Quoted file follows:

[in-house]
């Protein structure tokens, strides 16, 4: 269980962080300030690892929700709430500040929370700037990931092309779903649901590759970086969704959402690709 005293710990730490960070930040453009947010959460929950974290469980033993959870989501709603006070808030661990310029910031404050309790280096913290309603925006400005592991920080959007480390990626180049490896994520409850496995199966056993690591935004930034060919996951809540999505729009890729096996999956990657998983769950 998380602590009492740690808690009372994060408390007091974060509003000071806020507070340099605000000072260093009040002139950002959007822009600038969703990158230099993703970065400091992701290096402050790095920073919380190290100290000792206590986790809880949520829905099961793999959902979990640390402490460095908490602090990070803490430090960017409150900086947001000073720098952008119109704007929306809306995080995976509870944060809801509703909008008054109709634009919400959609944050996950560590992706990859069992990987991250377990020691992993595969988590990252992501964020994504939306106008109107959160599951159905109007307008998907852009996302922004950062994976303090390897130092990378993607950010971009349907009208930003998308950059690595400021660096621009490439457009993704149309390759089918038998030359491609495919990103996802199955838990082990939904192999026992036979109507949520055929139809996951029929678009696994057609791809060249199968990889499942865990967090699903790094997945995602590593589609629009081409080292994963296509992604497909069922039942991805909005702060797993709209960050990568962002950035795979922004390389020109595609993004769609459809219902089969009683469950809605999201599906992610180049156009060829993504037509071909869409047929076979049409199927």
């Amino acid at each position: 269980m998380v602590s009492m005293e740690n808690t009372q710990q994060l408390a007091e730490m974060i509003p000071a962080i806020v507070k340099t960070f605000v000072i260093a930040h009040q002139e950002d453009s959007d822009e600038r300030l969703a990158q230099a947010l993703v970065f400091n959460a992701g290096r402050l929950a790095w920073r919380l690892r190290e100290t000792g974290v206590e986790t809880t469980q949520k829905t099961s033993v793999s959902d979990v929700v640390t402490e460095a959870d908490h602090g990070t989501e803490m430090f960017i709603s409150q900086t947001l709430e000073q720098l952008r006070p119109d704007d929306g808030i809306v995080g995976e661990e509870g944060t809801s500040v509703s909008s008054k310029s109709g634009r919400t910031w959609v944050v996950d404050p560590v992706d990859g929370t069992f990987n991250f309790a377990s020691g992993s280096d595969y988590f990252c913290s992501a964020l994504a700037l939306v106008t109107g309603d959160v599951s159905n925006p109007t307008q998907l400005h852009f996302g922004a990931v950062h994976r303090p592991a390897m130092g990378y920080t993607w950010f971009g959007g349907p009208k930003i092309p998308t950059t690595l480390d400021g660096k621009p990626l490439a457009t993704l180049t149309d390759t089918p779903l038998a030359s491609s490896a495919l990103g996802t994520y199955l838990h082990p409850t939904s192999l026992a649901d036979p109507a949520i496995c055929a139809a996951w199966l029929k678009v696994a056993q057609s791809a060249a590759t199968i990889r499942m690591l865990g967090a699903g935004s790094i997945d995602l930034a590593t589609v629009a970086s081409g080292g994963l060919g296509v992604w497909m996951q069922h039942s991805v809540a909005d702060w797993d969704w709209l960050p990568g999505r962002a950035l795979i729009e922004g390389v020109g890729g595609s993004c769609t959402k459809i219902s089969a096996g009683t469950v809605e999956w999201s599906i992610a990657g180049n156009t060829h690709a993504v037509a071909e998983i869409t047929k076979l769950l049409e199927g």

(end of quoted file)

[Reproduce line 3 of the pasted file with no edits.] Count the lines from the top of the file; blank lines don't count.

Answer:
């Amino acid at each position: 269980m998380v602590s009492m005293e740690n808690t009372q710990q994060l408390a007091e730490m974060i509003p000071a962080i806020v507070k340099t960070f605000v000072i260093a930040h009040q002139e950002d453009s959007d822009e600038r300030l969703a990158q230099a947010l993703v970065f400091n959460a992701g290096r402050l929950a790095w920073r919380l690892r190290e100290t000792g974290v206590e986790t809880t469980q949520k829905t099961s033993v793999s959902d979990v929700v640390t402490e460095a959870d908490h602090g990070t989501e803490m430090f960017i709603s409150q900086t947001l709430e000073q720098l952008r006070p119109d704007d929306g808030i809306v995080g995976e661990e509870g944060t809801s500040v509703s909008s008054k310029s109709g634009r919400t910031w959609v944050v996950d404050p560590v992706d990859g929370t069992f990987n991250f309790a377990s020691g992993s280096d595969y988590f990252c913290s992501a964020l994504a700037l939306v106008t109107g309603d959160v599951s159905n925006p109007t307008q998907l400005h852009f996302g922004a990931v950062h994976r303090p592991a390897m130092g990378y920080t993607w950010f971009g959007g349907p009208k930003i092309p998308t950059t690595l480390d400021g660096k621009p990626l490439a457009t993704l180049t149309d390759t089918p779903l038998a030359s491609s490896a495919l990103g996802t994520y199955l838990h082990p409850t939904s192999l026992a649901d036979p109507a949520i496995c055929a139809a996951w199966l029929k678009v696994a056993q057609s791809a060249a590759t199968i990889r499942m690591l865990g967090a699903g935004s790094i997945d995602l930034a590593t589609v629009a970086s081409g080292g994963l060919g296509v992604w497909m996951q069922h039942s991805v809540a909005d702060w797993d969704w709209l960050p990568g999505r962002a950035l795979i729009e922004g390389v020109g890729g595609s993004c769609t959402k459809i219902s089969a096996g009683t469950v809605e999956w999201s599906i992610a990657g180049n156009t060829h690709a993504v037509a071909e998983i869409t047929k076979l769950l049409e199927g």